On Tuesday, General Electric told investors it will slash its quarterly dividend all the way to $0.01 per share. That's a 92% reduction relative to its 2018 dividend, and 96% less than what GE was paying just a year ago.
I had a client a few years ago that had most of his portfolio in GE stock. He didn’t feel the need to diversify his portfolio because of how “reliable” GE is. He bought the stocks decades ago, so at the time they were worth far more than he’d ever put into it.
I kept on encouraging him to diversify his portfolio, but he wasn’t worried. GE’s stock is now plummeting and this person’s income is dried up. He wasn’t planning for the unexpected.
Too many people build a plan that is going to work unless the “unthinkable” happens, but that’s not good enough.
There are other stocks that seem just as promising. Think about Publix. They seem extremely reliable, right? Wrong. Amazon bought out whole foods and all grocery stocks plummeted.
You need to diversify your portfolio and have a plan that works no matter what you throw at it. A plan that’s built for the long-term and for life happening. Build a plan that can pivot and flex. Then you feel peace.
The one guarantee we have is that the unexpected is coming!
How do you build a plan that’s built for the unexpected? The core of success is having a plan that’s built for flexibility. Think about how you’ve structured your financial world. What has been the guiding factor or the motivating factor?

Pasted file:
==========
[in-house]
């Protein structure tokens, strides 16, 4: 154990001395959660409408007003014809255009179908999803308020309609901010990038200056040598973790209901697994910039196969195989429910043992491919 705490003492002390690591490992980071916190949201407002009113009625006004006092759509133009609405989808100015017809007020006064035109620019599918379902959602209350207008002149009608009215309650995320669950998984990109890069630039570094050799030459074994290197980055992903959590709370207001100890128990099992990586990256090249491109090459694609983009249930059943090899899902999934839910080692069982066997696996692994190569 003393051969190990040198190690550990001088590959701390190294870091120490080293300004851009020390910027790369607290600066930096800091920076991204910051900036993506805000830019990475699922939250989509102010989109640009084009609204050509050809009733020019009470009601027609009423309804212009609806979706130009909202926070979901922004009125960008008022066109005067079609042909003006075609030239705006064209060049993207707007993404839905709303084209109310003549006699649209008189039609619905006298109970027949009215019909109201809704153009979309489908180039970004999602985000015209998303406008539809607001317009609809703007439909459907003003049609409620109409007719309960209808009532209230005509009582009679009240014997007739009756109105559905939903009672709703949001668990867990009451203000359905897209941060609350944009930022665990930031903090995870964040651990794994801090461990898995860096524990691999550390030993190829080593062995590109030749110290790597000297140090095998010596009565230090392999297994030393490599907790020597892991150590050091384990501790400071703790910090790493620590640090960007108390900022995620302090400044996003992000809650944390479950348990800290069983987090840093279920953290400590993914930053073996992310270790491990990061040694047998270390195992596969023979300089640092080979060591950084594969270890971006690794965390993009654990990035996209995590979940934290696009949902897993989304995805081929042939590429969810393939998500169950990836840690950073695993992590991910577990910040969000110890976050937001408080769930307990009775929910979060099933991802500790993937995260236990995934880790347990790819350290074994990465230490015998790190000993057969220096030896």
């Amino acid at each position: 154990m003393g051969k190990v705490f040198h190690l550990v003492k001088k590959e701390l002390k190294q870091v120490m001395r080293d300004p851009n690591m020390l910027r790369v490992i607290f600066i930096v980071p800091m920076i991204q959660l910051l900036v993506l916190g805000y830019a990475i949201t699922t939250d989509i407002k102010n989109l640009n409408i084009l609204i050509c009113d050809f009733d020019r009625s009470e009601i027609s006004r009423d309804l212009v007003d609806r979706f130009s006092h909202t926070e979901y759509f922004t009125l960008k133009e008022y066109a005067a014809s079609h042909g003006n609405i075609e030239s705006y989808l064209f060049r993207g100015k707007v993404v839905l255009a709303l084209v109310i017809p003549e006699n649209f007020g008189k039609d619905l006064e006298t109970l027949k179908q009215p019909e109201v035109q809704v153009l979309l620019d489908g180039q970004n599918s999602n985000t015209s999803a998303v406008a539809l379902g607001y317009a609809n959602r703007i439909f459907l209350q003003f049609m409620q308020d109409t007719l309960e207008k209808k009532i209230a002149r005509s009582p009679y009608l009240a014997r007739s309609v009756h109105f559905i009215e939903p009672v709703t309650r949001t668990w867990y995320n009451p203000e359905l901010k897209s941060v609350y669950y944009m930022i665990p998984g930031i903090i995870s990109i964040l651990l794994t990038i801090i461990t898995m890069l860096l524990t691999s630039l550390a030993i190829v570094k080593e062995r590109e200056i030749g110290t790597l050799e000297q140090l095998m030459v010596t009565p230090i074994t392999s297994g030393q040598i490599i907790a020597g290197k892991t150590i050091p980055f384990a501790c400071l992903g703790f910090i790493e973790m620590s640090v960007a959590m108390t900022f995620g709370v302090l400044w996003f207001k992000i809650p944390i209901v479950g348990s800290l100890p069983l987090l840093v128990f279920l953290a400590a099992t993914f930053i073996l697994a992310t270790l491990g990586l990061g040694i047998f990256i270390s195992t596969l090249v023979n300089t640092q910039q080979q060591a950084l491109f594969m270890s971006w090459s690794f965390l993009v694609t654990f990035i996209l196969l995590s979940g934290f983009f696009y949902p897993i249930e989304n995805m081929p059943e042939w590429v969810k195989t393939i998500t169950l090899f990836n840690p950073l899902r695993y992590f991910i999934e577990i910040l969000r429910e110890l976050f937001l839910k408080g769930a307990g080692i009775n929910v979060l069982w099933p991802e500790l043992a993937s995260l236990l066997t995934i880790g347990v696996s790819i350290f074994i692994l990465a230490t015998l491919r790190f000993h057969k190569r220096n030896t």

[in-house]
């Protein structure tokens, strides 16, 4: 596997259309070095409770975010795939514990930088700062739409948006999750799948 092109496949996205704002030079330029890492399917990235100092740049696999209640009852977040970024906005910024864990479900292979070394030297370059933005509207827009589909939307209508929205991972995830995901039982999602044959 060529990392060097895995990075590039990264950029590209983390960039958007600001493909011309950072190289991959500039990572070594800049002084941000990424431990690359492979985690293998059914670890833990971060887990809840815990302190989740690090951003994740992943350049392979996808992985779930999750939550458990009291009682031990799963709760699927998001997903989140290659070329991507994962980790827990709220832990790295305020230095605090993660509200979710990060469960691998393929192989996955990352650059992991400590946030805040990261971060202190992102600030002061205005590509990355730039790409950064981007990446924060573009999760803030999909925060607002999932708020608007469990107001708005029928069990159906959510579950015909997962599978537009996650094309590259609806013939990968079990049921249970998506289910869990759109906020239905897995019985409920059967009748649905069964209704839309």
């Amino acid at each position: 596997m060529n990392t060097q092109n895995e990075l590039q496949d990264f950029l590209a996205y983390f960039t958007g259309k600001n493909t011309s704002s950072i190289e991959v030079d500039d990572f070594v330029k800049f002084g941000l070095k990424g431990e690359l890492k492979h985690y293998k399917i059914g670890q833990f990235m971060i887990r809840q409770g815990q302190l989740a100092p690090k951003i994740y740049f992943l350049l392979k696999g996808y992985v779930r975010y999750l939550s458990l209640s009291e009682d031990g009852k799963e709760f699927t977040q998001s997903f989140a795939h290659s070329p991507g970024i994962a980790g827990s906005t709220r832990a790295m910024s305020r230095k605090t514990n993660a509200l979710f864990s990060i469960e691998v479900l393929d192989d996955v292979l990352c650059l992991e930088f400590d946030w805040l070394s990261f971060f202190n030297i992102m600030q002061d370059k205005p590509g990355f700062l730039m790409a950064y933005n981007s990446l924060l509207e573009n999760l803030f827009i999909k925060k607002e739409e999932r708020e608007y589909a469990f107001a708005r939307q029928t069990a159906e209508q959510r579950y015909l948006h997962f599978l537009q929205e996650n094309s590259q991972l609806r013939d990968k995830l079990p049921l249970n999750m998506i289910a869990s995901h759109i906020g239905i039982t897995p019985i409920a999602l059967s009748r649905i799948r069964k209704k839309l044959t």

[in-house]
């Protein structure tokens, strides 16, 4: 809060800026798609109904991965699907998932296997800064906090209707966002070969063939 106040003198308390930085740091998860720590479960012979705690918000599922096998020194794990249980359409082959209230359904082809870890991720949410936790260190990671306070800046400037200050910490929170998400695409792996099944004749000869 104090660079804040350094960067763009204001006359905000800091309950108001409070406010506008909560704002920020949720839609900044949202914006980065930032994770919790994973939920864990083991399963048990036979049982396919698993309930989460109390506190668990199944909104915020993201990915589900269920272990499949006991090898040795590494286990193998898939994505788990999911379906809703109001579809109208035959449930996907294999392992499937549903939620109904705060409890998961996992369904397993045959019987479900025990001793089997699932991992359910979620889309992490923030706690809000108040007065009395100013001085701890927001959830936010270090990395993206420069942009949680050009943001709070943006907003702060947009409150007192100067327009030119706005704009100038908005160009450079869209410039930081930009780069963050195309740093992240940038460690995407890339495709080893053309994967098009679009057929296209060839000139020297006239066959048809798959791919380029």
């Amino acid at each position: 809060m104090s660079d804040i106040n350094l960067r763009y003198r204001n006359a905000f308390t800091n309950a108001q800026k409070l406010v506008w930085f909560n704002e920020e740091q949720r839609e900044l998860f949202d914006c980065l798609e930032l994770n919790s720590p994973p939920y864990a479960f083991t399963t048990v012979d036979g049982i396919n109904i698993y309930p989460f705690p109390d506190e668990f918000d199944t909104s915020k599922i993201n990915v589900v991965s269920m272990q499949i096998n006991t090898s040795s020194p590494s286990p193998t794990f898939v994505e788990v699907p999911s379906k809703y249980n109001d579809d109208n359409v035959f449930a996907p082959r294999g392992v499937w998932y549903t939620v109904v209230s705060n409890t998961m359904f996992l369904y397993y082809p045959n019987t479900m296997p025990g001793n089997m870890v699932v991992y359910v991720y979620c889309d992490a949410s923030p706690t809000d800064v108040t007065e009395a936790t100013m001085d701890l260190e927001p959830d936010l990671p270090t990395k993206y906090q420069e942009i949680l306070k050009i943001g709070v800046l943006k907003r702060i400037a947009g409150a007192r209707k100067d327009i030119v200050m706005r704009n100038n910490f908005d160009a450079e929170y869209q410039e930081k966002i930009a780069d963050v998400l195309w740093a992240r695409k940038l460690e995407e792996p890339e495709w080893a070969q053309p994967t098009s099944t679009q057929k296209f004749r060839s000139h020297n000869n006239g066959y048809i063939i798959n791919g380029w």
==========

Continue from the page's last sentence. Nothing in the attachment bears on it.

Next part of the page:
You need to make decisions through the lens of flexibility. This is what I call a dynamic plan.
Begin asking yourself, “Is the decision i’m about to make increasing my ability to handle what comes in the future? Is this decision increasing the flexibility of my plan to pivot and switch when life happens?”
How are you building your plan for flexibility?
These three steps are essential to finding financial peace and building flexibility in your plan.
Build an emergency fund (3 months worth of expenses)
Fully fund a ROTH IRA
Pay off debt or invest
Let GE falling apart in front of you right now or the 2008 financial crisis you’ve witnesses help guide the way you think about finances. You want to be wise + prepared to live with peace.
Does your plan have an Achilles heel or a fatal flaw that exposes it to extreme risk? Even if it “feels safe” there are no certainties in planning. Friends, you have to have flexibility.